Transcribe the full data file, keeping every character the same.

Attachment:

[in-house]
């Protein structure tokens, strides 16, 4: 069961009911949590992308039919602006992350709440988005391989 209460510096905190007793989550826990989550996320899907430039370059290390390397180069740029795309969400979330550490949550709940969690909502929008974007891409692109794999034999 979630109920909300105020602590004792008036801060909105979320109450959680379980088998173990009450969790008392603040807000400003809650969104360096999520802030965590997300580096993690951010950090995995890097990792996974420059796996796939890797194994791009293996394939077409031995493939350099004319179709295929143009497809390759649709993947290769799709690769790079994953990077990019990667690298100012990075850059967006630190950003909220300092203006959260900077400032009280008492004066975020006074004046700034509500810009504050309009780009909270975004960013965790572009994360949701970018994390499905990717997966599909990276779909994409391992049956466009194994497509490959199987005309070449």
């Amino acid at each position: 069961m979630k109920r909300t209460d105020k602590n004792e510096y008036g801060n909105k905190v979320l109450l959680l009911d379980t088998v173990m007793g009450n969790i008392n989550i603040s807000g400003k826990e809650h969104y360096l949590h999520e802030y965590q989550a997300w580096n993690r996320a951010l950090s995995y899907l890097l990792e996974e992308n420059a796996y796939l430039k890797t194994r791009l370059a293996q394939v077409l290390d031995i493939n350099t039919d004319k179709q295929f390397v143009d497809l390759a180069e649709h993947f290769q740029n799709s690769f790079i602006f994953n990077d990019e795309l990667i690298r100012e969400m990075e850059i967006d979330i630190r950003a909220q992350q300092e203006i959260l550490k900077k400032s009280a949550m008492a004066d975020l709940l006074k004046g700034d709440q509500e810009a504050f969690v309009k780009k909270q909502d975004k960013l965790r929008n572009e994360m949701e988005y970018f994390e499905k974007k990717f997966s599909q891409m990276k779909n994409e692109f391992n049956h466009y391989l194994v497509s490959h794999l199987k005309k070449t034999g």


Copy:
[in-house]
């Protein structure tokens, strides 16, 4: 069961009911949590992308039919602006992350709440988005391989 209460510096905190007793989550826990989550996320899907430039370059290390390397180069740029795309969400979330550490949550709940969690909502929008974007891409692109794999034999 979630109920909300105020602590004792008036801060909105979320109450959680379980088998173990009450969790008392603040807000400003809650969104360096999520802030965590997300580096993690951010950090995995890097990792996974420059796996796939890797194994791009293996394939077409031995493939350099004319179709295929143009497809390759649709993947290769799709690769790079994953990077990019990667690298100012990075850059967006630190950003909220300092203006959260900077400032009280008492004066975020006074004046700034509500810009504050309009780009909270975004960013965790572009994360949701970018994390499905990717997966599909990276779909994409391992049956466009194994497509490959199987005309070449």
């Amino acid at each position: 069961m979630k109920r909300t209460d105020k602590n004792e510096y008036g801060n909105k905190v979320l109450l959680l009911d379980t088998v173990m007793g009450n969790i008392n989550i603040s807000g400003k826990e809650h969104y360096l949590h999520e802030y965590q989550a997300w580096n993690r996320a951010l950090s995995y899907l890097l990792e996974e992308n420059a796996y796939l430039k890797t194994r791009l370059a293996q394939v077409l290390d031995i493939n350099t039919d004319k179709q295929f390397v143009d497809l390759a180069e649709h993947f290769q740029n799709s690769f790079i602006f994953n990077d990019e795309l990667i690298r100012e969400m990075e850059i967006d979330i630190r950003a909220q992350q300092e203006i959260l550490k900077k400032s009280a949550m008492a004066d975020l709940l006074k004046g700034d709440q509500e810009a504050f969690v309009k780009k909270q909502d975004k960013l965790r929008n572009e994360m949701e988005y970018f994390e499905k974007k990717f997966s599909q891409m990276k779909n994409e692109f391992n049956h466009y391989l194994v497509s490959h794999l199987k005309k070449t034999g």